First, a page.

Natural fibers are beautiful not only in the world of seeing and touching the fabric but in the microscopic world. Hemp and organic cotton both make great diapers. And wool makes great diaper covers.
All images are taken by the author with a Scanning Electron Microscope (SEM).
Microscopically, the surface of cotton fibers is smooth, with a slight kink, which makes it easy to them weave into a strong fabric.
Cotton is a natural, cellulosic fiber with excellent properties for diapers: it is soft, absorbent, strong, and machine-washable.
Cotton absorbency comes from the fiber surface (which has a high affinity for water) and the fiber core microstructure (which resembles millions of tiny sponge-like tubes).
Microscopically, hemp fibers have a similar structure to that of cotton, with a smooth outer surface and a sponge-like core. The fibers are flatter in profile than cotton and have a slightly segmented appearance (like bamboo). They also have a natural kink that tends towards a gentle spiral.
Hemp is also a natural, cellulosic fiber—just like cotton. The difference between the two is that hemp possesses all of cotton’s beneficial properties to a greater degree. Hemp is three times stronger than cotton, has good abrasion resistance and is washable.
In addition, hemp has some other helpful properties that make it a fine choice for diapers. It is naturally anti-microbial and resistant to mold, mildew, rot and degradation by UV-light.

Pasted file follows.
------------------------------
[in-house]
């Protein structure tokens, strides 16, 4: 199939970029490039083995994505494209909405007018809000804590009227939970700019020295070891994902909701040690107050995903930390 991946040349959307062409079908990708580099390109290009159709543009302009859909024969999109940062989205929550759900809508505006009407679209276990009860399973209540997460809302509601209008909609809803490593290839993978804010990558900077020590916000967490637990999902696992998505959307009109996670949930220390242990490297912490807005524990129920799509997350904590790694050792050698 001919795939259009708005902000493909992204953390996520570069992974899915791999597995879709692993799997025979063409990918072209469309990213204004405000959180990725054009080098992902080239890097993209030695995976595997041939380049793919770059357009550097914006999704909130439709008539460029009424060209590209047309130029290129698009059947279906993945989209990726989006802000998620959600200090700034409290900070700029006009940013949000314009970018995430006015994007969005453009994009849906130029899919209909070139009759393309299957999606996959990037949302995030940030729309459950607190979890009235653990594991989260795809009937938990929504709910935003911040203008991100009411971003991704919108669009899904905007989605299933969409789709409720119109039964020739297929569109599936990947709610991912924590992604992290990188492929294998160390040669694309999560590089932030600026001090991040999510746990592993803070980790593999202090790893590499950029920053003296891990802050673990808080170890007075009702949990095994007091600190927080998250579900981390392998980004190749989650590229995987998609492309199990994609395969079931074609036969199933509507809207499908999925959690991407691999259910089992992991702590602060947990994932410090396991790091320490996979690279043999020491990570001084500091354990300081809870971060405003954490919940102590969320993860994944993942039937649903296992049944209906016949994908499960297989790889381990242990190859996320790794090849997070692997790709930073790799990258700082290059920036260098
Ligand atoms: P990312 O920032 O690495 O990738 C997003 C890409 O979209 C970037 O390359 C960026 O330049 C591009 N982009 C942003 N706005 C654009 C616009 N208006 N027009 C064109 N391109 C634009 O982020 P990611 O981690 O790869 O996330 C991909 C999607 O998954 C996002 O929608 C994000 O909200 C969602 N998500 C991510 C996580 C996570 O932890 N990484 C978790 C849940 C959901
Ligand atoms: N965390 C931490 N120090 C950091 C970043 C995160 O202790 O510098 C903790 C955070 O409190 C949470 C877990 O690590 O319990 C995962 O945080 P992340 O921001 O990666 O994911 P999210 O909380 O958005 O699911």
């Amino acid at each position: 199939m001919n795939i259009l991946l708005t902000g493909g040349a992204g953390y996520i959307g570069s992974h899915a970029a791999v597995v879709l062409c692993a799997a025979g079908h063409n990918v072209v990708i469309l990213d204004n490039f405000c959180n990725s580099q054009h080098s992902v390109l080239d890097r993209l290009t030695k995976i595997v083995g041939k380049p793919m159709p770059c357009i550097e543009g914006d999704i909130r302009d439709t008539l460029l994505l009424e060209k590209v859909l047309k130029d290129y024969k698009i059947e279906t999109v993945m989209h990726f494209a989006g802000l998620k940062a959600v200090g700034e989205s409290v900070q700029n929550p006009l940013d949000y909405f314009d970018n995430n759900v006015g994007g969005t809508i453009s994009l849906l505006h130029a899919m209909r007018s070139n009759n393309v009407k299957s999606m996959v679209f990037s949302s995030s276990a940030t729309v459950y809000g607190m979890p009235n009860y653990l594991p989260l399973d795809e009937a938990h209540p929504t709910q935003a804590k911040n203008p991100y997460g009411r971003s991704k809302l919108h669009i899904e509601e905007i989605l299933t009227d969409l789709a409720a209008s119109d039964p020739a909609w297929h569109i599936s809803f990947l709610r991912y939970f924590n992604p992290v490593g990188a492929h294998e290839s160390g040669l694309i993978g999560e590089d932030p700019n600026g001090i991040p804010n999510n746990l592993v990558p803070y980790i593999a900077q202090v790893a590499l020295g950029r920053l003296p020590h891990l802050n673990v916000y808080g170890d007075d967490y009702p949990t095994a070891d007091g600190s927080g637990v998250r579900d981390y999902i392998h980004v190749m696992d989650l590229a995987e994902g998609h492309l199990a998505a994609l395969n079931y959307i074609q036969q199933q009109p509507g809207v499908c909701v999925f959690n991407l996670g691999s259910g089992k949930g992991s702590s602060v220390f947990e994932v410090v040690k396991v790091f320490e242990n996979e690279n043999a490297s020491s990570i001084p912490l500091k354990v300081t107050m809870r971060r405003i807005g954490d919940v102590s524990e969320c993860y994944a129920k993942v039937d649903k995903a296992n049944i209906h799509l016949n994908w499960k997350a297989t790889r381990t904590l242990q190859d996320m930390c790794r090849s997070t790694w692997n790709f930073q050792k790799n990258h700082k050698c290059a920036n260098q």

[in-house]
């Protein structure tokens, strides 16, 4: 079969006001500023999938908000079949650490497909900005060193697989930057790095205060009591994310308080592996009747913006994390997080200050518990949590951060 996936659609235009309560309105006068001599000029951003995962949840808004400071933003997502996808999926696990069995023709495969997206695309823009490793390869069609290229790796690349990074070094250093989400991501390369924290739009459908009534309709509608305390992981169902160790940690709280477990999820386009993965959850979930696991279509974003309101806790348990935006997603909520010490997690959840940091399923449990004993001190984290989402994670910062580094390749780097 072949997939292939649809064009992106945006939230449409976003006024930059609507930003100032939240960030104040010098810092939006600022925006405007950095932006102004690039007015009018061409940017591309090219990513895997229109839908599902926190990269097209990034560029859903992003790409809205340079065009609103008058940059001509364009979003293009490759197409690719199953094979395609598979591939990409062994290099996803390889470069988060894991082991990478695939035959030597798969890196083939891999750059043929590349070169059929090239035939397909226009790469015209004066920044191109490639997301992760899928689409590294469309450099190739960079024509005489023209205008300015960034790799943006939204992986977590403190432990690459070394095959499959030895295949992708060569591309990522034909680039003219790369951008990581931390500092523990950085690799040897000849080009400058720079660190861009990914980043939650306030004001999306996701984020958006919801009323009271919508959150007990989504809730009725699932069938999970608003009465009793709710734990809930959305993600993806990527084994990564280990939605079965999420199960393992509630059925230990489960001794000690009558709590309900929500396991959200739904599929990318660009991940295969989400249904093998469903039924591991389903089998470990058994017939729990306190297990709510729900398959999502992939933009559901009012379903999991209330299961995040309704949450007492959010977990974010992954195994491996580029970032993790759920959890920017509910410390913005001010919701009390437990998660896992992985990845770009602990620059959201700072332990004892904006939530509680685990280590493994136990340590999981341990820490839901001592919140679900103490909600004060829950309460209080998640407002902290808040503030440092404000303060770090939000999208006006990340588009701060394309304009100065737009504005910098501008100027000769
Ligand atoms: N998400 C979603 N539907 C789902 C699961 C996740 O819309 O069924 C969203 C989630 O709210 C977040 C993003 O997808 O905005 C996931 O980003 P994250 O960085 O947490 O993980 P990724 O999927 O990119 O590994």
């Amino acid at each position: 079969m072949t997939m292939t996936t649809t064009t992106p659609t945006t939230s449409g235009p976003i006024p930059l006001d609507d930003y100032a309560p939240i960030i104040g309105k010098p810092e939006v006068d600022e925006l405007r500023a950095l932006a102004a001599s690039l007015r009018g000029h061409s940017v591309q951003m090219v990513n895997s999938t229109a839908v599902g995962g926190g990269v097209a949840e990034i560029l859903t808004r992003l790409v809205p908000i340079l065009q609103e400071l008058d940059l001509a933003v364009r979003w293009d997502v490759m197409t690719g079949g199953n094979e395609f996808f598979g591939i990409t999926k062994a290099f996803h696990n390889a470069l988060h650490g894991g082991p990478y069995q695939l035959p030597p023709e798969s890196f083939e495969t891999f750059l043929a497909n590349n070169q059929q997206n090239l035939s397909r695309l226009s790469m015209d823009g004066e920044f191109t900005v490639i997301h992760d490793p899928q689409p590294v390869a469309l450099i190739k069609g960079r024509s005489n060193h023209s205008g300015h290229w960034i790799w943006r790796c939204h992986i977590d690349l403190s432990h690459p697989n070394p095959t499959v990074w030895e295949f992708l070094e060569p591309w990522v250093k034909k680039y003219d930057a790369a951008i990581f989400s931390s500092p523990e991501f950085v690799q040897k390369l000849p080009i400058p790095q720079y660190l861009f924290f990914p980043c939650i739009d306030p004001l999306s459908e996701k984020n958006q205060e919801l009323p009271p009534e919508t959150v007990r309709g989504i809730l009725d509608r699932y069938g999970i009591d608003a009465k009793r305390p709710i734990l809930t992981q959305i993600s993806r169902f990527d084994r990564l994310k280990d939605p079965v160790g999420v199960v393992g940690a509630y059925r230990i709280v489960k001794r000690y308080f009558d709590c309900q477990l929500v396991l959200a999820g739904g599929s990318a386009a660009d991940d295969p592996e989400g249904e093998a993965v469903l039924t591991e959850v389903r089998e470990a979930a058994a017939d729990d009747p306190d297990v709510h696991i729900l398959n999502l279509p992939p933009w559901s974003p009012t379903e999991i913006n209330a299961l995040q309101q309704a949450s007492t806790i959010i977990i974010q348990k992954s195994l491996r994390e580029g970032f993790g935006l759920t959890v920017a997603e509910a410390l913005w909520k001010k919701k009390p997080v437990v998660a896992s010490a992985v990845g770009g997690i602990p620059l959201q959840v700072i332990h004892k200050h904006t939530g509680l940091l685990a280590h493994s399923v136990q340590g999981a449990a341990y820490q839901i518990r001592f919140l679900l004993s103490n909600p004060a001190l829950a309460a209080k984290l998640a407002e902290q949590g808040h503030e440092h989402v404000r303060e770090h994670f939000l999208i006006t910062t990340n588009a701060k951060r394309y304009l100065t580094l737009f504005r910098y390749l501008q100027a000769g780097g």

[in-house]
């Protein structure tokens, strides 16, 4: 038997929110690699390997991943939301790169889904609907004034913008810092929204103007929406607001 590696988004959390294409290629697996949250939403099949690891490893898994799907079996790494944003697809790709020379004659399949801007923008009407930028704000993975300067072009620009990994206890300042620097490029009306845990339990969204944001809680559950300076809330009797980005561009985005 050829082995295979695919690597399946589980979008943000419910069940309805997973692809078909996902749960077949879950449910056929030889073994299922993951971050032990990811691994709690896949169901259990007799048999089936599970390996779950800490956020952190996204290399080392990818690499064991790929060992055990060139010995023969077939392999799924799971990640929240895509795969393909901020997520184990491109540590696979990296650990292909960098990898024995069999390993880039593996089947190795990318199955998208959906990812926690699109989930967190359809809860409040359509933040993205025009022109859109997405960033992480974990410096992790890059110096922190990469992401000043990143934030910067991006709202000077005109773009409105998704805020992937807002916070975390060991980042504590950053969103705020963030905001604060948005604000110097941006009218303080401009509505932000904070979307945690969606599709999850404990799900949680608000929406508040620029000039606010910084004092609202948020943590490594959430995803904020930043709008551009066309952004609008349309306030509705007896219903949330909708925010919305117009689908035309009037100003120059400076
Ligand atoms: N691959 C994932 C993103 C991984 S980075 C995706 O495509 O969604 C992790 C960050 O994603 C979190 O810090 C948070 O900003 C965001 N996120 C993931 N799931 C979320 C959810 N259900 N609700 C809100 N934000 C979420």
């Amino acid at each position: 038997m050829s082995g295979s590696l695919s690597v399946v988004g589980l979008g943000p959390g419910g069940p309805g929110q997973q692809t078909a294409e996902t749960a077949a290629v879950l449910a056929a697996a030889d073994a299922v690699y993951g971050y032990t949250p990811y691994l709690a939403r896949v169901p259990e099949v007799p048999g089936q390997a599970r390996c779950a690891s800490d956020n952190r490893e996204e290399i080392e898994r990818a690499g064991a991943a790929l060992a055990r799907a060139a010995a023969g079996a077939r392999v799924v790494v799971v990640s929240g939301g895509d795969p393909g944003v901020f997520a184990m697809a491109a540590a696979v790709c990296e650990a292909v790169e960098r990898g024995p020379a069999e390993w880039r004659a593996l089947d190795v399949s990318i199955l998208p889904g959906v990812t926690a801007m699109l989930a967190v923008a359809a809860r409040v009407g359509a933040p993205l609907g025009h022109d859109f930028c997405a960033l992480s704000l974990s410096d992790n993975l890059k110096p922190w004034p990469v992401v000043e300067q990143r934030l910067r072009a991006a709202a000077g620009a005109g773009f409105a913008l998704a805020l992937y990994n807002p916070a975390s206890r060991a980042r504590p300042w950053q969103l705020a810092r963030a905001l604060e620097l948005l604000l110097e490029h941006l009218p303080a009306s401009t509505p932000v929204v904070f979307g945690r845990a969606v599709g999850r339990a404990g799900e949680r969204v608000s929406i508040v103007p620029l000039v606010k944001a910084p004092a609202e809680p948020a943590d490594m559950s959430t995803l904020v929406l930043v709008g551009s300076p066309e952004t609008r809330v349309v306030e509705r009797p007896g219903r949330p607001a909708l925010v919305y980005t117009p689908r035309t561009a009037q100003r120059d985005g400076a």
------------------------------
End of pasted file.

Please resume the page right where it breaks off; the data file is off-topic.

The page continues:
A slight drawback of hemp, compared to cotton, is that it is not as soft (although it does soften with repeated washing, which cotton does not). This drawback is usually ameliorated by producing a blend of hemp with cotton. This combines the best properties of both fibers.
Wool is a natural protein fiber made from the fleece of sheep. The surface of wool fibers consists of an outer layer of overlapping scales, called cuticles. Water droplets run off this layer easily, which is how sheep stay dry.
Inside the fiber, the structure resembles that of hemp and cotton. This structure will absorb up to 30% of its own weight from moisture in the surrounding environment. When boiled, the fibers kink and enmesh, forming a lofty, water-repellent, breathable fabric.
Wool is a good insulator and uniquely combines the three useful properties of water repellence, moisture absorption and breathability.
Text and images copyright © 2001 – 2017 Marc Pehkonen. All rights reserved.